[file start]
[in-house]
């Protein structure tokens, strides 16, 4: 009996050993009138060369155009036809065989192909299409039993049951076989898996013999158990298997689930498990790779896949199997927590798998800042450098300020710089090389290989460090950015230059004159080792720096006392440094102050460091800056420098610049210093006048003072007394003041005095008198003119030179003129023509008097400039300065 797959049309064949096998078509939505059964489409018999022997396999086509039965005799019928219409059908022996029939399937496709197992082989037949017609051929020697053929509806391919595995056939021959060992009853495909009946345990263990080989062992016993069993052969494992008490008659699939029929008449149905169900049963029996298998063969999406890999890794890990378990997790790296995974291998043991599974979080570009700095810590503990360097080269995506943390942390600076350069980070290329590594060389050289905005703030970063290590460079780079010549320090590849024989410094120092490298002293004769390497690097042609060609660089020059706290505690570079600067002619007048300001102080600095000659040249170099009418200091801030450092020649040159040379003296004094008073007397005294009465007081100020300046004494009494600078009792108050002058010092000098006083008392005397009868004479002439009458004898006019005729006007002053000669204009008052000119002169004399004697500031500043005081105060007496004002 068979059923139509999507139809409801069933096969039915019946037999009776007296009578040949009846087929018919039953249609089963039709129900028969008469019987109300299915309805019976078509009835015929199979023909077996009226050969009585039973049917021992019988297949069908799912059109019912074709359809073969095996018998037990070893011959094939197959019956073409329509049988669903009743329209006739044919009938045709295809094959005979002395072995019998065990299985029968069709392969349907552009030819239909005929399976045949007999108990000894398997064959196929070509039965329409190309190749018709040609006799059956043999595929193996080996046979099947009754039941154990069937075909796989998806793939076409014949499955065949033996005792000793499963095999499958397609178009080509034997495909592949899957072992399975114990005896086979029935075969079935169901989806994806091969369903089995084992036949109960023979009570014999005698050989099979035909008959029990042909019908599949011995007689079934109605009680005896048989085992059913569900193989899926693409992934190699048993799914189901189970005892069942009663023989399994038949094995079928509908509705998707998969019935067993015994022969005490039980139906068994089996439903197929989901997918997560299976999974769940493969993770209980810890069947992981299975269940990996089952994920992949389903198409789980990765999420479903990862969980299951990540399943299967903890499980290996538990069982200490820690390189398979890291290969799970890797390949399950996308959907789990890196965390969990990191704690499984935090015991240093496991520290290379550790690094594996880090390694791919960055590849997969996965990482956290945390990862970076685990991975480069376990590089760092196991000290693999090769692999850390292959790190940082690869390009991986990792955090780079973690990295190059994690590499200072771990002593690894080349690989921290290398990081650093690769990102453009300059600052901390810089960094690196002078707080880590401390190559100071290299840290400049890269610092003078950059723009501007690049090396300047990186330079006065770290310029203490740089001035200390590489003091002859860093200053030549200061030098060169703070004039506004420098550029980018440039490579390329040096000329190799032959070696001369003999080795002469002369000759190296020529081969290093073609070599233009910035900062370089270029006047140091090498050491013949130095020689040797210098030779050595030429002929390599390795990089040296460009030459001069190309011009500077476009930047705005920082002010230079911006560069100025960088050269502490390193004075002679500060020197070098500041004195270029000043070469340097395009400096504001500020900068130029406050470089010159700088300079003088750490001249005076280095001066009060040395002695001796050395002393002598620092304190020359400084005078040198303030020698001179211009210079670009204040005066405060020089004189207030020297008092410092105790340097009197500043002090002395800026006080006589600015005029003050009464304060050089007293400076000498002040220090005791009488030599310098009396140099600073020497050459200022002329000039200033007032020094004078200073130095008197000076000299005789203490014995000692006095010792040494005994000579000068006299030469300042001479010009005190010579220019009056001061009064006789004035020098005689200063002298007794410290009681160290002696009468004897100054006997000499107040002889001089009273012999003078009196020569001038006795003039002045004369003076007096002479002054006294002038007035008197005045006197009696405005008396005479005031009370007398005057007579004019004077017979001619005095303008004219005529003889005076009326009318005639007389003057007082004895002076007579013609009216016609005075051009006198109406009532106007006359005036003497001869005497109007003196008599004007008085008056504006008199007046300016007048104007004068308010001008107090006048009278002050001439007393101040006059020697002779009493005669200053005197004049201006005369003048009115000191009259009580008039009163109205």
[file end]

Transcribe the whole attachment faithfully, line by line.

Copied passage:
[in-house]
């Protein structure tokens, strides 16, 4: 009996050993009138060369155009036809065989192909299409039993049951076989898996013999158990298997689930498990790779896949199997927590798998800042450098300020710089090389290989460090950015230059004159080792720096006392440094102050460091800056420098610049210093006048003072007394003041005095008198003119030179003129023509008097400039300065 797959049309064949096998078509939505059964489409018999022997396999086509039965005799019928219409059908022996029939399937496709197992082989037949017609051929020697053929509806391919595995056939021959060992009853495909009946345990263990080989062992016993069993052969494992008490008659699939029929008449149905169900049963029996298998063969999406890999890794890990378990997790790296995974291998043991599974979080570009700095810590503990360097080269995506943390942390600076350069980070290329590594060389050289905005703030970063290590460079780079010549320090590849024989410094120092490298002293004769390497690097042609060609660089020059706290505690570079600067002619007048300001102080600095000659040249170099009418200091801030450092020649040159040379003296004094008073007397005294009465007081100020300046004494009494600078009792108050002058010092000098006083008392005397009868004479002439009458004898006019005729006007002053000669204009008052000119002169004399004697500031500043005081105060007496004002 068979059923139509999507139809409801069933096969039915019946037999009776007296009578040949009846087929018919039953249609089963039709129900028969008469019987109300299915309805019976078509009835015929199979023909077996009226050969009585039973049917021992019988297949069908799912059109019912074709359809073969095996018998037990070893011959094939197959019956073409329509049988669903009743329209006739044919009938045709295809094959005979002395072995019998065990299985029968069709392969349907552009030819239909005929399976045949007999108990000894398997064959196929070509039965329409190309190749018709040609006799059956043999595929193996080996046979099947009754039941154990069937075909796989998806793939076409014949499955065949033996005792000793499963095999499958397609178009080509034997495909592949899957072992399975114990005896086979029935075969079935169901989806994806091969369903089995084992036949109960023979009570014999005698050989099979035909008959029990042909019908599949011995007689079934109605009680005896048989085992059913569900193989899926693409992934190699048993799914189901189970005892069942009663023989399994038949094995079928509908509705998707998969019935067993015994022969005490039980139906068994089996439903197929989901997918997560299976999974769940493969993770209980810890069947992981299975269940990996089952994920992949389903198409789980990765999420479903990862969980299951990540399943299967903890499980290996538990069982200490820690390189398979890291290969799970890797390949399950996308959907789990890196965390969990990191704690499984935090015991240093496991520290290379550790690094594996880090390694791919960055590849997969996965990482956290945390990862970076685990991975480069376990590089760092196991000290693999090769692999850390292959790190940082690869390009991986990792955090780079973690990295190059994690590499200072771990002593690894080349690989921290290398990081650093690769990102453009300059600052901390810089960094690196002078707080880590401390190559100071290299840290400049890269610092003078950059723009501007690049090396300047990186330079006065770290310029203490740089001035200390590489003091002859860093200053030549200061030098060169703070004039506004420098550029980018440039490579390329040096000329190799032959070696001369003999080795002469002369000759190296020529081969290093073609070599233009910035900062370089270029006047140091090498050491013949130095020689040797210098030779050595030429002929390599390795990089040296460009030459001069190309011009500077476009930047705005920082002010230079911006560069100025960088050269502490390193004075002679500060020197070098500041004195270029000043070469340097395009400096504001500020900068130029406050470089010159700088300079003088750490001249005076280095001066009060040395002695001796050395002393002598620092304190020359400084005078040198303030020698001179211009210079670009204040005066405060020089004189207030020297008092410092105790340097009197500043002090002395800026006080006589600015005029003050009464304060050089007293400076000498002040220090005791009488030599310098009396140099600073020497050459200022002329000039200033007032020094004078200073130095008197000076000299005789203490014995000692006095010792040494005994000579000068006299030469300042001479010009005190010579220019009056001061009064006789004035020098005689200063002298007794410290009681160290002696009468004897100054006997000499107040002889001089009273012999003078009196020569001038006795003039002045004369003076007096002479002054006294002038007035008197005045006197009696405005008396005479005031009370007398005057007579004019004077017979001619005095303008004219005529003889005076009326009318005639007389003057007082004895002076007579013609009216016609005075051009006198109406009532106007006359005036003497001869005497109007003196008599004007008085008056504006008199007046300016007048104007004068308010001008107090006048009278002050001439007393101040006059020697002779009493005669200053005197004049201006005369003048009115000191009259009580008039009163109205």